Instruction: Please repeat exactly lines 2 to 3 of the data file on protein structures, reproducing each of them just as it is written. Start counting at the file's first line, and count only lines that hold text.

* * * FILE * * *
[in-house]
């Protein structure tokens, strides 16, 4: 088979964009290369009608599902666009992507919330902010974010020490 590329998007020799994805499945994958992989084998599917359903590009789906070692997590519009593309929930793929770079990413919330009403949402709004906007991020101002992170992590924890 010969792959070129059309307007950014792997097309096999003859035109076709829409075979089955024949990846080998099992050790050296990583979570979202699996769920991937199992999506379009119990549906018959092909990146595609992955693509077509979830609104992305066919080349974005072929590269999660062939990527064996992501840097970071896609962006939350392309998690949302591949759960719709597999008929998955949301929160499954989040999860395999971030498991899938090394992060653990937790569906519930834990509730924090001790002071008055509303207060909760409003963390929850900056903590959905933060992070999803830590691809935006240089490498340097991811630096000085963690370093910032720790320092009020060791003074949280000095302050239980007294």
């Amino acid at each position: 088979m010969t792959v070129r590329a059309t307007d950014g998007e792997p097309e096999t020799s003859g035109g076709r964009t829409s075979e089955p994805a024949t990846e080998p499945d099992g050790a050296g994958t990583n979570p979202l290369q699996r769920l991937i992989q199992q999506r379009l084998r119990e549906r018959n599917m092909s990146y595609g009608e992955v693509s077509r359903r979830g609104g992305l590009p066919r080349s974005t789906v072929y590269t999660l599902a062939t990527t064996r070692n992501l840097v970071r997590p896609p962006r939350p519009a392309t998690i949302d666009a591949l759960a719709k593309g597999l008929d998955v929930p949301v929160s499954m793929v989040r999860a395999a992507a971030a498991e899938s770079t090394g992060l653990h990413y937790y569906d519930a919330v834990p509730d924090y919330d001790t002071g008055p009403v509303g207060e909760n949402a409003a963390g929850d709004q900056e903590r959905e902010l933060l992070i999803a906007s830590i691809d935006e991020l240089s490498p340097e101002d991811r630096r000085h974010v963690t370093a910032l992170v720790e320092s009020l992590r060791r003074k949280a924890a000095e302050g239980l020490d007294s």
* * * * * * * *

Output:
């Protein structure tokens, strides 16, 4: 088979964009290369009608599902666009992507919330902010974010020490 590329998007020799994805499945994958992989084998599917359903590009789906070692997590519009593309929930793929770079990413919330009403949402709004906007991020101002992170992590924890 010969792959070129059309307007950014792997097309096999003859035109076709829409075979089955024949990846080998099992050790050296990583979570979202699996769920991937199992999506379009119990549906018959092909990146595609992955693509077509979830609104992305066919080349974005072929590269999660062939990527064996992501840097970071896609962006939350392309998690949302591949759960719709597999008929998955949301929160499954989040999860395999971030498991899938090394992060653990937790569906519930834990509730924090001790002071008055509303207060909760409003963390929850900056903590959905933060992070999803830590691809935006240089490498340097991811630096000085963690370093910032720790320092009020060791003074949280000095302050239980007294």
């Amino acid at each position: 088979m010969t792959v070129r590329a059309t307007d950014g998007e792997p097309e096999t020799s003859g035109g076709r964009t829409s075979e089955p994805a024949t990846e080998p499945d099992g050790a050296g994958t990583n979570p979202l290369q699996r769920l991937i992989q199992q999506r379009l084998r119990e549906r018959n599917m092909s990146y595609g009608e992955v693509s077509r359903r979830g609104g992305l590009p066919r080349s974005t789906v072929y590269t999660l599902a062939t990527t064996r070692n992501l840097v970071r997590p896609p962006r939350p519009a392309t998690i949302d666009a591949l759960a719709k593309g597999l008929d998955v929930p949301v929160s499954m793929v989040r999860a395999a992507a971030a498991e899938s770079t090394g992060l653990h990413y937790y569906d519930a919330v834990p509730d924090y919330d001790t002071g008055p009403v509303g207060e909760n949402a409003a963390g929850d709004q900056e903590r959905e902010l933060l992070i999803a906007s830590i691809d935006e991020l240089s490498p340097e101002d991811r630096r000085h974010v963690t370093a910032l992170v720790e320092s009020l992590r060791r003074k949280a924890a000095e302050g239980l020490d007294s």